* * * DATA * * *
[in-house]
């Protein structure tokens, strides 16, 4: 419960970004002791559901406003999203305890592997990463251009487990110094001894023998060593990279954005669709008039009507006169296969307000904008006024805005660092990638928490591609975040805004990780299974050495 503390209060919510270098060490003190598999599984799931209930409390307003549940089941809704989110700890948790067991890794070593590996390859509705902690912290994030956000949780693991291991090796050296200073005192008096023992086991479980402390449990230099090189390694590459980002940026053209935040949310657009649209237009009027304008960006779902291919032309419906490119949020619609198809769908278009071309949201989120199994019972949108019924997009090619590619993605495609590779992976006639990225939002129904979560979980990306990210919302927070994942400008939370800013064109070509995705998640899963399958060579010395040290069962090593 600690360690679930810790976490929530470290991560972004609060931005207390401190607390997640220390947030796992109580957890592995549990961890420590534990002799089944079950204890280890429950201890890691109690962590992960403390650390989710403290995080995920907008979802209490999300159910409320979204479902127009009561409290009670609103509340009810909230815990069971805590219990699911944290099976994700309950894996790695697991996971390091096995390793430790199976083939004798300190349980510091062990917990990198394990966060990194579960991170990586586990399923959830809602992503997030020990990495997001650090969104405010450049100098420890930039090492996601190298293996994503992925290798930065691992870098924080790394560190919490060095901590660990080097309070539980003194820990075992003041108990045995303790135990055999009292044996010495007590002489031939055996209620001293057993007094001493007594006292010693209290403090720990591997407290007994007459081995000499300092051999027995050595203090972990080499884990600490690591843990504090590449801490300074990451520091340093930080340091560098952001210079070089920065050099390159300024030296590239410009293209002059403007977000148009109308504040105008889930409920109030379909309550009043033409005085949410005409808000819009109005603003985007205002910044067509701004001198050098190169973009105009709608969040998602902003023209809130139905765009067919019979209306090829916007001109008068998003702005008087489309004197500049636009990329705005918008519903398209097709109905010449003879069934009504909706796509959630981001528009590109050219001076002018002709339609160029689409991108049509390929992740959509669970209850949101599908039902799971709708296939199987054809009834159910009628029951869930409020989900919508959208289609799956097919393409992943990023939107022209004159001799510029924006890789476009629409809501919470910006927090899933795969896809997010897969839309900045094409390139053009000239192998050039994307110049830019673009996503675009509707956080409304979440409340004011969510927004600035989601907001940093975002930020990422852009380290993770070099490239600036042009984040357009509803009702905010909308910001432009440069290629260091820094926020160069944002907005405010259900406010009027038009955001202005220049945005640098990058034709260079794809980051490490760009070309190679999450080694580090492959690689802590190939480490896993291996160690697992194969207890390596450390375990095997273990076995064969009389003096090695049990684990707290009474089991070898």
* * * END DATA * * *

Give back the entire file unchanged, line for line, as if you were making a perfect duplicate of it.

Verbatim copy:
[in-house]
């Protein structure tokens, strides 16, 4: 419960970004002791559901406003999203305890592997990463251009487990110094001894023998060593990279954005669709008039009507006169296969307000904008006024805005660092990638928490591609975040805004990780299974050495 503390209060919510270098060490003190598999599984799931209930409390307003549940089941809704989110700890948790067991890794070593590996390859509705902690912290994030956000949780693991291991090796050296200073005192008096023992086991479980402390449990230099090189390694590459980002940026053209935040949310657009649209237009009027304008960006779902291919032309419906490119949020619609198809769908278009071309949201989120199994019972949108019924997009090619590619993605495609590779992976006639990225939002129904979560979980990306990210919302927070994942400008939370800013064109070509995705998640899963399958060579010395040290069962090593 600690360690679930810790976490929530470290991560972004609060931005207390401190607390997640220390947030796992109580957890592995549990961890420590534990002799089944079950204890280890429950201890890691109690962590992960403390650390989710403290995080995920907008979802209490999300159910409320979204479902127009009561409290009670609103509340009810909230815990069971805590219990699911944290099976994700309950894996790695697991996971390091096995390793430790199976083939004798300190349980510091062990917990990198394990966060990194579960991170990586586990399923959830809602992503997030020990990495997001650090969104405010450049100098420890930039090492996601190298293996994503992925290798930065691992870098924080790394560190919490060095901590660990080097309070539980003194820990075992003041108990045995303790135990055999009292044996010495007590002489031939055996209620001293057993007094001493007594006292010693209290403090720990591997407290007994007459081995000499300092051999027995050595203090972990080499884990600490690591843990504090590449801490300074990451520091340093930080340091560098952001210079070089920065050099390159300024030296590239410009293209002059403007977000148009109308504040105008889930409920109030379909309550009043033409005085949410005409808000819009109005603003985007205002910044067509701004001198050098190169973009105009709608969040998602902003023209809130139905765009067919019979209306090829916007001109008068998003702005008087489309004197500049636009990329705005918008519903398209097709109905010449003879069934009504909706796509959630981001528009590109050219001076002018002709339609160029689409991108049509390929992740959509669970209850949101599908039902799971709708296939199987054809009834159910009628029951869930409020989900919508959208289609799956097919393409992943990023939107022209004159001799510029924006890789476009629409809501919470910006927090899933795969896809997010897969839309900045094409390139053009000239192998050039994307110049830019673009996503675009509707956080409304979440409340004011969510927004600035989601907001940093975002930020990422852009380290993770070099490239600036042009984040357009509803009702905010909308910001432009440069290629260091820094926020160069944002907005405010259900406010009027038009955001202005220049945005640098990058034709260079794809980051490490760009070309190679999450080694580090492959690689802590190939480490896993291996160690697992194969207890390596450390375990095997273990076995064969009389003096090695049990684990707290009474089991070898």